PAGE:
No more bubbles in airlock

I just received the small batch kit as a gift and immediately began brewing the Caribou Slobber. Everything went well through the whole boiling, syphoning, and yeast addition process. I let it sit for a night and when I checked on it in the morning, there had been enough bubbles through the airlock to make it overflow. After that, I cleaned and re-sanitized the airlock then replaced it and noticed a few bubbles immediately afterwards. Since then, I have not seen any bubbles coming through the airlock. Should I allow it to continue for the next week and a half or should I do something to it? It has been sitting in the carboy fermenting since Friday night (12/18).

Small batch like this with an overpitch (1/2 pack would easily be an overpitch) and it doesn’t surprise me that it would be done already. Plus, unless you are actively controlling temps they can easily rise above ideal fermentation temps causing the yeast to go into hyperdrive. But, bubbling isn’t an accurate way of confirming fermentation. Yeast starts fermenting long before airlock activity by reproducing, and long after bubbling by cleaning up byproducts of the fermentation. Let the beer sit so the yeast have time to do this.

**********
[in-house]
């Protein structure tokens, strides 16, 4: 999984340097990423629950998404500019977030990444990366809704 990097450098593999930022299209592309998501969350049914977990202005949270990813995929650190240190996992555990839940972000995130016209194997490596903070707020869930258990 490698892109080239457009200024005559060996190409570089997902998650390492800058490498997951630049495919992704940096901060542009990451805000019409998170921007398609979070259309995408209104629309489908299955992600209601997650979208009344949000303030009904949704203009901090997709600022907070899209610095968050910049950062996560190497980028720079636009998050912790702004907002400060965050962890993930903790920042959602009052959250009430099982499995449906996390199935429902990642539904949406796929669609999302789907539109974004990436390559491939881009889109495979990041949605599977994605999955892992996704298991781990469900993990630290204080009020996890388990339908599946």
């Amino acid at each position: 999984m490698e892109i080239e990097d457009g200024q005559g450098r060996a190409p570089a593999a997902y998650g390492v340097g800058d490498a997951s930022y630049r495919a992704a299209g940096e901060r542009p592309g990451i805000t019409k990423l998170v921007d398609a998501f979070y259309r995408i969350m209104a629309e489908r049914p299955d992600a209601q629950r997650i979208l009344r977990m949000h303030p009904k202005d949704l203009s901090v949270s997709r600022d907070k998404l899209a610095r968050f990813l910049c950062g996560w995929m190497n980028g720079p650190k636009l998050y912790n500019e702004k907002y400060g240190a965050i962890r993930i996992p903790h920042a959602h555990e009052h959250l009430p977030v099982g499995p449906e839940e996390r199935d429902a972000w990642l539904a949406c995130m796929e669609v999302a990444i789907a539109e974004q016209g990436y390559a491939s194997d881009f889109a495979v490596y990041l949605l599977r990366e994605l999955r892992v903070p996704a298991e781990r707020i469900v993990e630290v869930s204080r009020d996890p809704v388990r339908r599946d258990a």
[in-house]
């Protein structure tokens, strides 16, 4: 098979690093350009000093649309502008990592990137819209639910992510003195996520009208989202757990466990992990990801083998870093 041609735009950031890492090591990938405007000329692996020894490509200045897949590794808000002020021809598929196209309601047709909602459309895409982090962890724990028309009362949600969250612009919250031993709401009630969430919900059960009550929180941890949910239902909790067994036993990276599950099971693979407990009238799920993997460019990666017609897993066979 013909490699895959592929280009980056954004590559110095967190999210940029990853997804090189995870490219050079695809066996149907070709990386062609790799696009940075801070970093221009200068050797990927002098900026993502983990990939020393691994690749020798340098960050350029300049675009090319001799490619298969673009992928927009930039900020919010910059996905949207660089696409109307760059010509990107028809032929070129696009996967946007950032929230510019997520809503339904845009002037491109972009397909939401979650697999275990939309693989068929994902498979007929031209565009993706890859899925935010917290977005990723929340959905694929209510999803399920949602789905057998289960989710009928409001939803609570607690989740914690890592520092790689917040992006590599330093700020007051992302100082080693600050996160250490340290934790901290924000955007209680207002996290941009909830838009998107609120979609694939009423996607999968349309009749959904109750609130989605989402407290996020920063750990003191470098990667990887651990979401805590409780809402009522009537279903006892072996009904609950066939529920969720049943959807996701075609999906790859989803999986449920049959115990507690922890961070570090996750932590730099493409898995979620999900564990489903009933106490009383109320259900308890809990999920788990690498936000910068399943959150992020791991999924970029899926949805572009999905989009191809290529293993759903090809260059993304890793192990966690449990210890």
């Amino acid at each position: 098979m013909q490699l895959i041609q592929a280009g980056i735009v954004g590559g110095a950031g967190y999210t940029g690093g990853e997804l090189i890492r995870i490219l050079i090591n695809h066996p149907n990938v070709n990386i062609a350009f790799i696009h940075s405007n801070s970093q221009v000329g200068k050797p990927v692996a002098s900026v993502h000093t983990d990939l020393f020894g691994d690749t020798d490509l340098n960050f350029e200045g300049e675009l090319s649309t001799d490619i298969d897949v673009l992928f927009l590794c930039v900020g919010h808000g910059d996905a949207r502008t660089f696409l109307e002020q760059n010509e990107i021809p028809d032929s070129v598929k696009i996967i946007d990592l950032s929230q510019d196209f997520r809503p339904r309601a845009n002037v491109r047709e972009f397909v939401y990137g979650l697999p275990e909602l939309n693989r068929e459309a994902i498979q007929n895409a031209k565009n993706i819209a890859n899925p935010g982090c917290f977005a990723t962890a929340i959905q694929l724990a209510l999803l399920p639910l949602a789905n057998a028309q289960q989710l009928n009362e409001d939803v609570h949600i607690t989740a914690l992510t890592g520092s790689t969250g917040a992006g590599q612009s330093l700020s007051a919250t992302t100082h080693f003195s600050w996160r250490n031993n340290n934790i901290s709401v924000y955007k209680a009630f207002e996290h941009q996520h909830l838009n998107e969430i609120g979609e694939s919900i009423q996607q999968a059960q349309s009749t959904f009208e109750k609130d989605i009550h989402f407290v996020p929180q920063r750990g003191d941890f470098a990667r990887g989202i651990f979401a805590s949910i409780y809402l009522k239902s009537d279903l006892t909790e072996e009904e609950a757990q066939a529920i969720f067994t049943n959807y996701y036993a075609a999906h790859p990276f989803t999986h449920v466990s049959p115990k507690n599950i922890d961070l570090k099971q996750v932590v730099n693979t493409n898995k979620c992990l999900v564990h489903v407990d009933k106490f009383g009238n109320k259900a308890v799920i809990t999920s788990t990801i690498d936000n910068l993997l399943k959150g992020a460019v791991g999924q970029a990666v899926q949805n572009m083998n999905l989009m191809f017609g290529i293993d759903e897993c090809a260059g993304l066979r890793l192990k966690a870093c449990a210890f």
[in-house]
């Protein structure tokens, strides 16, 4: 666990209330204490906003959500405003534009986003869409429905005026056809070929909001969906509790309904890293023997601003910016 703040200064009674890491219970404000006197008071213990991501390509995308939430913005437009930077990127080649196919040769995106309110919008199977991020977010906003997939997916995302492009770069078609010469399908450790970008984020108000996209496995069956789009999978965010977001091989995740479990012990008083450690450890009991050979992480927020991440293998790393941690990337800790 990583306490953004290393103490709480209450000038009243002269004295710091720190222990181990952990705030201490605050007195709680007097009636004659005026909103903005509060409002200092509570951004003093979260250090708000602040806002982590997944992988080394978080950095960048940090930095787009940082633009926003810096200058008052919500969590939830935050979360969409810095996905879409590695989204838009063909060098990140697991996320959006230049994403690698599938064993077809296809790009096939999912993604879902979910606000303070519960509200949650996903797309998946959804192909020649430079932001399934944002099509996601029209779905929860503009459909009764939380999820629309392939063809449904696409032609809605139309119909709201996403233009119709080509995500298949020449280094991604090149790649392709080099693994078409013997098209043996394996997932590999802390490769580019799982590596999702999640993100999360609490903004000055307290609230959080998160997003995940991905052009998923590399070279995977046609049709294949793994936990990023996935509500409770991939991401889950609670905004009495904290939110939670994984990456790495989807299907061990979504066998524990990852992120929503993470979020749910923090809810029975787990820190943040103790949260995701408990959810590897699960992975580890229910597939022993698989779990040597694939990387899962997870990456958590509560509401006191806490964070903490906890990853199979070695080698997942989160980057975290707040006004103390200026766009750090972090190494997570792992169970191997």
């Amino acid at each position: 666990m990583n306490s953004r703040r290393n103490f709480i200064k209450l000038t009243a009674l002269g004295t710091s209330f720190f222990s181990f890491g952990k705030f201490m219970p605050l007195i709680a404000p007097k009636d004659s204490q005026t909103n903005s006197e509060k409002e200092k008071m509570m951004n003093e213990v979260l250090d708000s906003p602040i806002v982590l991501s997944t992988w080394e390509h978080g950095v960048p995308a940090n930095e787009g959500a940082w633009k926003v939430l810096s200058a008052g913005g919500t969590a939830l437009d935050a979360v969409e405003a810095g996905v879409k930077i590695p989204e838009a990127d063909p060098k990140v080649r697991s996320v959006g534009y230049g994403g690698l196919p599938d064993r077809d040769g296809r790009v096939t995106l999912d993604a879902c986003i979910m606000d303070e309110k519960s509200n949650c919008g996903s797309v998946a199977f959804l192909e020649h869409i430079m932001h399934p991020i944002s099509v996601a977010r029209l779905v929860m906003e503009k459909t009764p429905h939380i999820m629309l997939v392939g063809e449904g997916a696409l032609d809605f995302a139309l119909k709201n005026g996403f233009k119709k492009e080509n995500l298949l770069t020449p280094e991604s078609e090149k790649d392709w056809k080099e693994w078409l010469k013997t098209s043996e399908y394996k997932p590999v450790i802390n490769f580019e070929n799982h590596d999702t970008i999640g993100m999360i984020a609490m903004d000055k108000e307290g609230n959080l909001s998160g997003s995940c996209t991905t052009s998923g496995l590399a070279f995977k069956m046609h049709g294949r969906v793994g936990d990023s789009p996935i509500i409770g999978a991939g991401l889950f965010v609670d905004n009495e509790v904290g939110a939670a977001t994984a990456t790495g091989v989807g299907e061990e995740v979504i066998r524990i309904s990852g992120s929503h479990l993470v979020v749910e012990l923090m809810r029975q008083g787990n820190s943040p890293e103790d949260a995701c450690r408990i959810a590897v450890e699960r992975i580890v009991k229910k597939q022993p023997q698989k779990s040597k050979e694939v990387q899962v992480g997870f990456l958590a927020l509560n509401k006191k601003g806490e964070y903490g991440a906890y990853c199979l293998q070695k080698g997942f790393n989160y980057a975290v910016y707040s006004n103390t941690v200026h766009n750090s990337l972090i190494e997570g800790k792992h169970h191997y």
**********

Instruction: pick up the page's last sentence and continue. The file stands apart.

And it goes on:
The fermentation could be near completion. Take a SG reading after a full 10 days, then another three days later. I f the SG readings are the same fermenttion is complete. When your beer has cleared, the suspended yeast and hop debris has dropped out, you are ready to rack to the bottling bucket.

I would like to see some one make a small batch hydrometer…. Mine gets takes 10 oz to get a reading…… doing a couple on a small batch and there wouldn’t be much left! Sneezles61

This isn’t going to be too popular but if I was doing small batches I would probably wait 4 weeks and bottle without taking readings. You are essentially losing a beer per reading. It would be highly unlikely that fermentation wouldn’t be completed after 4 weeks.


I just finished my first small batch Brewers Best Cranberry Dark Wit, I followed the instructions and let it ferment for 2 weeks (actually 15 days since I was out), then bottled and conditioned for 2 weeks and turned out great. I was really quite surprised how good it did turn out.
What did you ferment it in? I use a 2 gallon bucket so don’t have to worry about blowouts with the 1 gallon batches.
I agree don’t really want to waste 2-3 beers out of a 10-12 beer batch on testing.

I would just get rid of that SG sample test cylinder and use the shipping tube the hydrometer came in. I only need about 3 to 4 ounces of beer to get a SG reading. You do need to hold it in your hand to spin the hydrometer to make sure it doesn’t stick to the side of the tube.

You could find the conversion fer the refractor… It seemed so vage that I stopped using it… I would roll with loopie though. I usually know how close my ferment is, so using 4 weeks would put you real close the the horse shoe pin if not a ringer! Flars, mine came in a tube with the test jar and the hydrometer in it… Sneezles61